Judging just what year an old photograph was taken can sometimes be difficult to work out, particularly when the photograph which might be a postcard has not been through the postal system. There are no motor cars to work out a date possibly from the registration number, or the time when that model of the motor car was popular. So now you have to look a little harder at the content itself.
Are there any landmarks in the photograph that have since been demolished and their disappearance can be dated? Even though the trees are not there anymore or the doorway in the wall on the right has now gone neither help to date it. Now, we have to really look closely at the content and carry out a bit of research into just what we can see.
Two features stand out that will help us closer to the date. Firstly, the style of clothes the children are wearing. This I feel gives the clue that it is dated between 1902 and 1910, a period known as the Edwardian era. So that has narrowed it down to within eight years.
Now, look at the road as it swings around this corner in Bonegate Road, here we can see tramcar tracks which are part of the tram route from Halifax to Brighouse. This forms part of what was the extension to the route from Stump Cross through to Brighouse. In 1902 the decision was taken to extend the existing route from Stump Cross through to Hipperholme, down through Hove Edge and on to Upper Green Lane. Then passing the cemetery in Lightcliffe Road, down Bonegate Road and finally on to the new terminus outside the George Hotel. This extended route was officially opened February 26, 1904.
With this information, our photograph is dated sometime after 1904 and no older than 1910 and I have taken the middle option and would say it was taken c1907.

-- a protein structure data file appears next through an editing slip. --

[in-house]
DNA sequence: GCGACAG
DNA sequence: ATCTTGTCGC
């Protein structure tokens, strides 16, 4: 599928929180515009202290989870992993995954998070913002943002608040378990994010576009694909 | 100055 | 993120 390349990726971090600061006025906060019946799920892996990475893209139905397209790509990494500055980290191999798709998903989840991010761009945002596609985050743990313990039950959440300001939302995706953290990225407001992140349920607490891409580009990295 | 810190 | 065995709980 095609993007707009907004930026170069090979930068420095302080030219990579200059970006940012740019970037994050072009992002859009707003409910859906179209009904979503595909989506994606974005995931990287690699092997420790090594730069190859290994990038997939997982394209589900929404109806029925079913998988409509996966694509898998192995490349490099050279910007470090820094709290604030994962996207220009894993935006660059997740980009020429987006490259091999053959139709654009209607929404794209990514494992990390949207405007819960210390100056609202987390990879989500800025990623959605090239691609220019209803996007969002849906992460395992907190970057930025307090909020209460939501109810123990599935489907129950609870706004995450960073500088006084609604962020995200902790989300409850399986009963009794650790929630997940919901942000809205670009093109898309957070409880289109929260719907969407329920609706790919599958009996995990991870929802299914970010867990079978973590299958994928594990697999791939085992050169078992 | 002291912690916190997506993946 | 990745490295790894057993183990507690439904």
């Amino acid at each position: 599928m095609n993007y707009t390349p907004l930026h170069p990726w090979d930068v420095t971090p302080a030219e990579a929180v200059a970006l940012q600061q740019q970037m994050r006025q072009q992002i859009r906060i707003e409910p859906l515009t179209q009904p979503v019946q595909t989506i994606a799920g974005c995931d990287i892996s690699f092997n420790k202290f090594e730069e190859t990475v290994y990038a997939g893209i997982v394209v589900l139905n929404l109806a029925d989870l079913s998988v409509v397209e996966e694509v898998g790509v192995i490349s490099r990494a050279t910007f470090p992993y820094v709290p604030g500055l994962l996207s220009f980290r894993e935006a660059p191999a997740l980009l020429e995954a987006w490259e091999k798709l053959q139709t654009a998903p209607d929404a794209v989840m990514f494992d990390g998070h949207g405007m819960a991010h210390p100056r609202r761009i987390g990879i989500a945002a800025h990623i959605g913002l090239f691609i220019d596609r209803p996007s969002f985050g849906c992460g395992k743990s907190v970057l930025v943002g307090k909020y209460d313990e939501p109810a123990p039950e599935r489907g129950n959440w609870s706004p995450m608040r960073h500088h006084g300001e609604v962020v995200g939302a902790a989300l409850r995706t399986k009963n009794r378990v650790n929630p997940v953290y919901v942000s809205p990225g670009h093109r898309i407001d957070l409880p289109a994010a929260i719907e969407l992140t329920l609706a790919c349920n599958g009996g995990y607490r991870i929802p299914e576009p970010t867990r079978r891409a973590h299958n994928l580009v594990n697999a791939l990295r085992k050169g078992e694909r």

Now let us look at the origins of the two street names Bonegate Road and Old Lane, names that still exist today. There is, of course, the house called Bonegate Hall, where until a few years ago two whale bones were standing as an archway in the grounds and discovered by builders hidden away and almost lost in the shrubbery.
Why should there have been whale bones in this area of Brighouse?
Muktuk is the Eskimo word for whale blubber which forms an important part of their traditional diet because of its high energy value. Some readers may recall that whale meat was available to buy during the Second World War years.
The purpose of whaling was largely to collect blubber. This was rendered into oil in try-pots, or later, in vats on factory ships. The oil could be then used in the manufacture of soap, leather, and cosmetics. Whale oil was used in candles as wax, and in oil lamps as fuel.
The keyword for Brighouse here is soap because there used to be a soap manufacturing works where the Venue 73 (formally The Ritz) car park is now, and Bonegate Road is named after the Hall and the old soap works.
Old Lane was the main road through to Brighouse before the current Bradford Road which runs parallel to Old Lane was constructed and opened as the new turnpike road in the 1820s. This left the original road to be called and reduced in its importance, to being known as Old Lane.
This featured image can tell us much more about just one small part of our community than being just a nice old postcard.